Search for Topological Superconductivity in Superconductor-Semiconductor Heterostructures
Scientific progress often relies on unexpected discoveries and unique observations. In fact, many of the most groundbreaking scientific advances throughout history have been the result of serendipitous events. For instance, the discovery of penicillin by Alexander Fleming was a result of him noticing a mold growing on a petri dish that was contaminating his bacterial culture. Similarly, the discovery of the cosmic microwave background radiation, which is considered one of the strongest pieces of evidence for the Big Bang theory, was the result of two scientists accidentally stumbling upon it while conducting a completely different experiment. These types of unexpected discoveries can lead to new avenues of research and open up entirely new fields of study. During my PhD, I experienced a similar phenomenon when I stumbled upon an anomaly in my experimental data that led me down a completely new path of investigation. This unexpected discovery not only provided me with new insights into the underlying mechanisms of my research, but also opened new avenues for future research directions. It was a reminder that sometimes the greatest scientific progress can come from the most unexpected places.My primary focus was initially directed towards topological superconductivity. However, this research direction was modified by unexpected findings while characterizing a SQUID. Specifically, a unique response by a Josephson junction was observed when exposed to an inplane magnetic field. Chapter 1 details our experimental results on the SQUID. We observed intriguing effects resulting from the in-plane magnetic field in the asymmetric evolution of the Fraunhofer pattern suggesting the existence of additional underlying physics in the heterostructure, which may have been previously overlooked. This serendipitous finding served as the impetus to explore simpler superconducting devices such as nanowires and rings. Remarkably, subsequent investigations into the critical current of a superconducting ring revealed a bi-modal histogram arising from the application of an in-plane magnetic field, which was an unforeseen outcome. This adds to our observations made in chapter 1. Chapter 2 details the unique properties of Al-InAs superconducting rings. Further experiments involving a superconducting nanowire resulted in the observation of non-reciprocal critical current under an in-plane magnetic field perpendicular to the current direction, subsequently referred to as the superconducting diode effect. Chapter 3 delves into the non-reciprocal properties of an Al-InAs superconducting nanowire. Our findings revealed the diamagnetic source of non-reciprocity generic to multi-layer superconductors. Finally, chapter 4 provides a detailed account of the fabrication processes for the superconducting devices, along with a discussion of the measurement techniques employed to unveil the underlying physics.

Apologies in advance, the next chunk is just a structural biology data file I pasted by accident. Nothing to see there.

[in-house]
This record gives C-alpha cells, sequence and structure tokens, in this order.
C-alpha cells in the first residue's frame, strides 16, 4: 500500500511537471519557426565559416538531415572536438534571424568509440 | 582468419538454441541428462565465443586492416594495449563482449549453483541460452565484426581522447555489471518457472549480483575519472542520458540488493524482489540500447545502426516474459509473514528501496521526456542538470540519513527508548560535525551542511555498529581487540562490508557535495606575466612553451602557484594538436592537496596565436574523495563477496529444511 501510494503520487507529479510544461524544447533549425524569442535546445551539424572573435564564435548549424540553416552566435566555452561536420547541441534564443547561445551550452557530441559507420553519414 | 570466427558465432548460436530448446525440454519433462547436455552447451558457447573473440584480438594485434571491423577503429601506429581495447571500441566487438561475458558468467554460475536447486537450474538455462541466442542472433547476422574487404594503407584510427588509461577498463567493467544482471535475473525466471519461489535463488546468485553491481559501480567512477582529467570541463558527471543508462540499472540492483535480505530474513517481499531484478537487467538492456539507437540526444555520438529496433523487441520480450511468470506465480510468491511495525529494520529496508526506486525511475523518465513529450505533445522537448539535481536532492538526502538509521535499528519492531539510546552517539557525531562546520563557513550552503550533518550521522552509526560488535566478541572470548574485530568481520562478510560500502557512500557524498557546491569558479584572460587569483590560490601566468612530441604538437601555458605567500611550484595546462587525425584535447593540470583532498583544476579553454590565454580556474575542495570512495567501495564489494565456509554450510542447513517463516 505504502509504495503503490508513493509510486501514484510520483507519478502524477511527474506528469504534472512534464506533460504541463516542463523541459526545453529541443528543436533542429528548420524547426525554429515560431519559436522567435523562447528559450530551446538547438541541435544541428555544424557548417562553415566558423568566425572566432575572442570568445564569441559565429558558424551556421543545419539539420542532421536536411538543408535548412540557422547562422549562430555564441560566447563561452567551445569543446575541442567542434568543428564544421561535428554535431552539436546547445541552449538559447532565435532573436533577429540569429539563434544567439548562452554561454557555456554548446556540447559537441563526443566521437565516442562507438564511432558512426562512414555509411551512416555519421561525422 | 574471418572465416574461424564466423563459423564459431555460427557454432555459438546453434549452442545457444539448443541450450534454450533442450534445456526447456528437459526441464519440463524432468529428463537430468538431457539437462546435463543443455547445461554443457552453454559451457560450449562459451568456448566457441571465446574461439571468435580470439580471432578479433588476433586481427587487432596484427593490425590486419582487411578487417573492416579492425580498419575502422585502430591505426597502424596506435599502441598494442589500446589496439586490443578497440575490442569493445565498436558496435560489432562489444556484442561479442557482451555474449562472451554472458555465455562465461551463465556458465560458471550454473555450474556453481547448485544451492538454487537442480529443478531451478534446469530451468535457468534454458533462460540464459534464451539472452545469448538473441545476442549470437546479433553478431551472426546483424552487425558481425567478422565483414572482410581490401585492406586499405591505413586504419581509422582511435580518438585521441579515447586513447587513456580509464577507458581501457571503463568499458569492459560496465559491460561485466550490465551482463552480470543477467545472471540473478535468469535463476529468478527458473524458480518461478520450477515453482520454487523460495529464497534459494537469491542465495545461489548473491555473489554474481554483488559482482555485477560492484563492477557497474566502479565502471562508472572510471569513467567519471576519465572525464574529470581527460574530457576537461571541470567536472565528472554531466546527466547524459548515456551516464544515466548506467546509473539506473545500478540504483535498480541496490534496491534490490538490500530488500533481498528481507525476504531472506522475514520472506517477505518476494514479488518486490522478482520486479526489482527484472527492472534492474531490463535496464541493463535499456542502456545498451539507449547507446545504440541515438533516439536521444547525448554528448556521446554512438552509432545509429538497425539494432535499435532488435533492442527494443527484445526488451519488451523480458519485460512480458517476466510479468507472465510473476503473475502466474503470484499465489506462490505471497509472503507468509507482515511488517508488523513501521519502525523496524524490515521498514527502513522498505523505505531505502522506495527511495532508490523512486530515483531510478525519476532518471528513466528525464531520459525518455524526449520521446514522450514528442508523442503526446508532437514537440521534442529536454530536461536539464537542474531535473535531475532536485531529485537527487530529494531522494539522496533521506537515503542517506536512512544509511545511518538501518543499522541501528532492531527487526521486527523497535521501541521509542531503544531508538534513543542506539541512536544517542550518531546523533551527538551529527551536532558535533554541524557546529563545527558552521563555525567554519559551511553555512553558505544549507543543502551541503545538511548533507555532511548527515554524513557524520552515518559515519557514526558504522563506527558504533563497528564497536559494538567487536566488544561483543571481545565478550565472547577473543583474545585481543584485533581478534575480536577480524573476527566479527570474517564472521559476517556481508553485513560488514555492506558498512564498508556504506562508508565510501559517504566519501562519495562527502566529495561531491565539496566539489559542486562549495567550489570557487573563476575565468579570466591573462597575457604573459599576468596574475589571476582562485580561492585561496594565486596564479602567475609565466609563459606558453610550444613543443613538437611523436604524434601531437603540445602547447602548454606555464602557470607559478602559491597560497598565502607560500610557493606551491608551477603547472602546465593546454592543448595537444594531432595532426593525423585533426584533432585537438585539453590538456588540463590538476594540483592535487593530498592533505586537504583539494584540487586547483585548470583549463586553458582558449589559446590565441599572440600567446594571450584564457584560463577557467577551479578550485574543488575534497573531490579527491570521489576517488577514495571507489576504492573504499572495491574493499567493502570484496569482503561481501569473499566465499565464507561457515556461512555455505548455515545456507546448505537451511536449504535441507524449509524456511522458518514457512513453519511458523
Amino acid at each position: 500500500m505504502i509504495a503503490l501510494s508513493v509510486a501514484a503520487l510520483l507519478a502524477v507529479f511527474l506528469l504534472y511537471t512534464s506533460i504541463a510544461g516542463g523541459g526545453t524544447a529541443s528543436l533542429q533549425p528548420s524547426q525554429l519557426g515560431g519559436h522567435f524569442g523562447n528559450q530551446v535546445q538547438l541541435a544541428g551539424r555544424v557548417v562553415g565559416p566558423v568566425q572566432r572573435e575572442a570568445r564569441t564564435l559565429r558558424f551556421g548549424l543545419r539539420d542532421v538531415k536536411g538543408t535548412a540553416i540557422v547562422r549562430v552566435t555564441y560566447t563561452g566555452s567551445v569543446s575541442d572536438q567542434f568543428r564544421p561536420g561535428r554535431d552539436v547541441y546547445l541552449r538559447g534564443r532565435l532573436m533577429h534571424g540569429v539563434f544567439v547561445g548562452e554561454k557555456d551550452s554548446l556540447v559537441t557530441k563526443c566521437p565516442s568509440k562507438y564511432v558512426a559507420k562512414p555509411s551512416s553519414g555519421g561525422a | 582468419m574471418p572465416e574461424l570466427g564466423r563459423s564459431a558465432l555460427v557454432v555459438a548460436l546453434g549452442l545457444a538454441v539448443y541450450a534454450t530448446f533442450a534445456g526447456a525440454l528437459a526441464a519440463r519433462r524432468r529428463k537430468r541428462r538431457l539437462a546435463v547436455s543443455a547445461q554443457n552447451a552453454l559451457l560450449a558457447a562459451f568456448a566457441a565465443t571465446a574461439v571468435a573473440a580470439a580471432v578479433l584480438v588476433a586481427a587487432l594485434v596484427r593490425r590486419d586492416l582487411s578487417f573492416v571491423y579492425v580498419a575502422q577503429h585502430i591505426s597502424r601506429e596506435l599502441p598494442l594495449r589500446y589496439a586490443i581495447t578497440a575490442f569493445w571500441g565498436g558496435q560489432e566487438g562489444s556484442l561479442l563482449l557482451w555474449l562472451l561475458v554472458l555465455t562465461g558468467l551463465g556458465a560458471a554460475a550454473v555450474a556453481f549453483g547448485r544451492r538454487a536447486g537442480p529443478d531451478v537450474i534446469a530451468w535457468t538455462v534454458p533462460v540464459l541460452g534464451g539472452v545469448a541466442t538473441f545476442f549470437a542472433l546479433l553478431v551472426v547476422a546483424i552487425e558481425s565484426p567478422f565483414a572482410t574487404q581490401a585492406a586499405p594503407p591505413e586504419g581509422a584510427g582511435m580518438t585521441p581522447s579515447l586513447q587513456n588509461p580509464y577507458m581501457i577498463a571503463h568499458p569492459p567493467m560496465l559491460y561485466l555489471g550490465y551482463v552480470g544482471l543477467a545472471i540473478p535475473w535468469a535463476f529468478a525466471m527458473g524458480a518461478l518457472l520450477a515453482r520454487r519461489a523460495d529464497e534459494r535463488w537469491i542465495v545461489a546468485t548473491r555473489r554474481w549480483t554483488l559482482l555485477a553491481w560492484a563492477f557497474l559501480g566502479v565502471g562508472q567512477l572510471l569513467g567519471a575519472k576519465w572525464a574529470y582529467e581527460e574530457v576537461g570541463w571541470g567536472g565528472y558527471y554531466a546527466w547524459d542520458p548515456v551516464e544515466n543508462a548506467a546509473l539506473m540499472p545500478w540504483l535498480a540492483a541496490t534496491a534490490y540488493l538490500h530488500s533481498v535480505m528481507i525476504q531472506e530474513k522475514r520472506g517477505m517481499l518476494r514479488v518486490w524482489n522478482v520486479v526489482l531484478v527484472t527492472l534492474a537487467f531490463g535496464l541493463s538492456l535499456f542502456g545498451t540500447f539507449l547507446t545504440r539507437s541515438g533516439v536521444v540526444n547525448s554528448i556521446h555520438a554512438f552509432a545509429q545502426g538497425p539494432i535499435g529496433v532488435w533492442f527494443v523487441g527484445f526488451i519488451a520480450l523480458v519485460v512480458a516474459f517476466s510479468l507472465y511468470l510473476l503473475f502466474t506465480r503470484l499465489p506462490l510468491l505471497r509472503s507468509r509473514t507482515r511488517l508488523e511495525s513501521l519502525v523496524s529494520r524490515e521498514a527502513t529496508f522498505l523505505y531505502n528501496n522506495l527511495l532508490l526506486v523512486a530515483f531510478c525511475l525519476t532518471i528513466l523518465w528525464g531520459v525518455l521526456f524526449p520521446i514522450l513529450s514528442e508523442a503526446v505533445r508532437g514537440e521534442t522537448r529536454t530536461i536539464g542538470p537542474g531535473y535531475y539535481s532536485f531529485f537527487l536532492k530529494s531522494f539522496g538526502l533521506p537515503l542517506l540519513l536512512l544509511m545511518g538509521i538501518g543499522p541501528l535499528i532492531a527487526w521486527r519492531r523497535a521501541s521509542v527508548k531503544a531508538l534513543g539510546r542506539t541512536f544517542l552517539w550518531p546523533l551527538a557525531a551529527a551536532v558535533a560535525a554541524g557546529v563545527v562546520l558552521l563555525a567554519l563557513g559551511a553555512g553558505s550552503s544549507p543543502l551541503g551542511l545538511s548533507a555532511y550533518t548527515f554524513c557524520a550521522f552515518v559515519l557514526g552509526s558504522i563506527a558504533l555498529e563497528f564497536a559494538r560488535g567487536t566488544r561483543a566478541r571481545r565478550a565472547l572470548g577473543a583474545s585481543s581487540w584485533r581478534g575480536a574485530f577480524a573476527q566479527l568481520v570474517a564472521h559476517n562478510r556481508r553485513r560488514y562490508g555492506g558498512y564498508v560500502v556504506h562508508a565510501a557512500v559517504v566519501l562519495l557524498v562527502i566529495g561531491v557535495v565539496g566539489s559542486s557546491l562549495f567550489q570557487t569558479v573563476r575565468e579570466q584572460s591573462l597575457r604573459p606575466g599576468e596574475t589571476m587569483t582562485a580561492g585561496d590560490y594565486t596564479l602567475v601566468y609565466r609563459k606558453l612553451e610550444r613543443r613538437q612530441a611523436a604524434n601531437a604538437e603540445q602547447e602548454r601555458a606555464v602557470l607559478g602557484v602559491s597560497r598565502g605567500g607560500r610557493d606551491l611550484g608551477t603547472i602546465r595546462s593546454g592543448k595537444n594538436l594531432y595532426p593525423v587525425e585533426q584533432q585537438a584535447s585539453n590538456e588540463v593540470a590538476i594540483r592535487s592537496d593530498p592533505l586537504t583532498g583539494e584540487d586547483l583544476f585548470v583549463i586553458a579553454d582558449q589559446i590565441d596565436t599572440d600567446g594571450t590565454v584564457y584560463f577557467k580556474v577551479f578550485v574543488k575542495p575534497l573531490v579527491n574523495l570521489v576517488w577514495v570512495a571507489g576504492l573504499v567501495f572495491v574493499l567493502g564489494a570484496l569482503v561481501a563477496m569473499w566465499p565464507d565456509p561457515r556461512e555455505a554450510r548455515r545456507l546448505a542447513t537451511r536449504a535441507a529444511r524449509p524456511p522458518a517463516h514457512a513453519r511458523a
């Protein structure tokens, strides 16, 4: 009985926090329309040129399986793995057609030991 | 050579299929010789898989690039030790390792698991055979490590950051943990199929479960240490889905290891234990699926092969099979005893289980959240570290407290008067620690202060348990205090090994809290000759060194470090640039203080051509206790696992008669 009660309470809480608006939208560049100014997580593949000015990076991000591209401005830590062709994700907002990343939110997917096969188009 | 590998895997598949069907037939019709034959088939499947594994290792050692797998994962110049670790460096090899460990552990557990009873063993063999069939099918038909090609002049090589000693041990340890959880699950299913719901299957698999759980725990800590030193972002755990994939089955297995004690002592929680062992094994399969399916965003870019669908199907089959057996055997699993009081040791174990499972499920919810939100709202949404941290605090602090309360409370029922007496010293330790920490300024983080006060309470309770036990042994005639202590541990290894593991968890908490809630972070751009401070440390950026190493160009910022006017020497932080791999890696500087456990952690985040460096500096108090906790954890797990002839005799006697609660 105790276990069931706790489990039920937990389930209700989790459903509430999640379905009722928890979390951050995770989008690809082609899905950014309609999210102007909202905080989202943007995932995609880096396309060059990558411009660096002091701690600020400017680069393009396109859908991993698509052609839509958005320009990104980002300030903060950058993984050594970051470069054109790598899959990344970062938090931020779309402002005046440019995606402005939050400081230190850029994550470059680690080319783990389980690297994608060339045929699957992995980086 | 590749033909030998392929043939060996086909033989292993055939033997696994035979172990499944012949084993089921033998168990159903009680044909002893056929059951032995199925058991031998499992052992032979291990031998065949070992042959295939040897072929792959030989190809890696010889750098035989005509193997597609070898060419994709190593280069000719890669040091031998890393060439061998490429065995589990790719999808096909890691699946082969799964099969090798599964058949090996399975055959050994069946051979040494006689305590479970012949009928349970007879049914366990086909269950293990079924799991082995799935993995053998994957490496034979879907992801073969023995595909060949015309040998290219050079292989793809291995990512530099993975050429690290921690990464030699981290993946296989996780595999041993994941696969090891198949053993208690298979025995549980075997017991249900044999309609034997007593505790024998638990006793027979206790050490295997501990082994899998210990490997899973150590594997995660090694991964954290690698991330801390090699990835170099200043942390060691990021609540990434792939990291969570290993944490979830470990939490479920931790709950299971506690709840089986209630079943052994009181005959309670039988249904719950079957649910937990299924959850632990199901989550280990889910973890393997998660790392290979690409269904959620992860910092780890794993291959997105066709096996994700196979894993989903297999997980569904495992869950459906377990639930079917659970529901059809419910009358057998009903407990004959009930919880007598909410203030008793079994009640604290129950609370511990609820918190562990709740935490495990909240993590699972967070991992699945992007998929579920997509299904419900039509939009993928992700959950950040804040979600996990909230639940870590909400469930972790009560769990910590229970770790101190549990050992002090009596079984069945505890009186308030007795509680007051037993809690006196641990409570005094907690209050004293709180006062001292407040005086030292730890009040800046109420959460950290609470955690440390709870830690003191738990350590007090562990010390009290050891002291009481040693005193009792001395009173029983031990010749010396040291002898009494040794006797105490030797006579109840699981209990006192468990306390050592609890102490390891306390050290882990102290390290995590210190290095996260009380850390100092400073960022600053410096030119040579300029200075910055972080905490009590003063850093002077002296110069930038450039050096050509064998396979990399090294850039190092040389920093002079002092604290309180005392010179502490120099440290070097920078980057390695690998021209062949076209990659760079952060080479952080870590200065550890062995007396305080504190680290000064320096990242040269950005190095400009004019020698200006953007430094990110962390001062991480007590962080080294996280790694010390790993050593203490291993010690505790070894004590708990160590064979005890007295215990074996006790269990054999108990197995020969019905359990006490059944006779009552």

Rokhinson, Purdue University.
Physics|Energy|Atomic physics|Electromagnetics|Low Temperature Physics|Nanotechnology|Quantum physics
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